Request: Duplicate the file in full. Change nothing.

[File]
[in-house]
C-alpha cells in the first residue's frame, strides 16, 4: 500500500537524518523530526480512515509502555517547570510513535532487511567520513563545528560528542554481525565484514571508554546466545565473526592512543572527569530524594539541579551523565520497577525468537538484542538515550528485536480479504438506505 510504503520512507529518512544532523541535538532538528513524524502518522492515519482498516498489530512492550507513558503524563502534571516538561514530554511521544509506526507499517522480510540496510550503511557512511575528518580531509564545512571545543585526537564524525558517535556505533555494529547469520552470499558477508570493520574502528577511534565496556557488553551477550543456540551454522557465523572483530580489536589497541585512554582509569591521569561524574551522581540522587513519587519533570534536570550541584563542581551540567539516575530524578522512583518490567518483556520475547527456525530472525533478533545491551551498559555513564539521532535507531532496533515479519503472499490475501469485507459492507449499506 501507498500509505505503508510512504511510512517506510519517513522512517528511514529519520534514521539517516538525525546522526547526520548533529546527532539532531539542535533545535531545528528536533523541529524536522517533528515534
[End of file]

[in-house]
C-alpha cells in the first residue's frame, strides 16, 4: 500500500537524518523530526480512515509502555517547570510513535532487511567520513563545528560528542554481525565484514571508554546466545565473526592512543572527569530524594539541579551523565520497577525468537538484542538515550528485536480479504438506505 510504503520512507529518512544532523541535538532538528513524524502518522492515519482498516498489530512492550507513558503524563502534571516538561514530554511521544509506526507499517522480510540496510550503511557512511575528518580531509564545512571545543585526537564524525558517535556505533555494529547469520552470499558477508570493520574502528577511534565496556557488553551477550543456540551454522557465523572483530580489536589497541585512554582509569591521569561524574551522581540522587513519587519533570534536570550541584563542581551540567539516575530524578522512583518490567518483556520475547527456525530472525533478533545491551551498559555513564539521532535507531532496533515479519503472499490475501469485507459492507449499506 501507498500509505505503508510512504511510512517506510519517513522512517528511514529519520534514521539517516538525525546522526547526520548533529546527532539532531539542535533545535531545528528536533523541529524536522517533528515534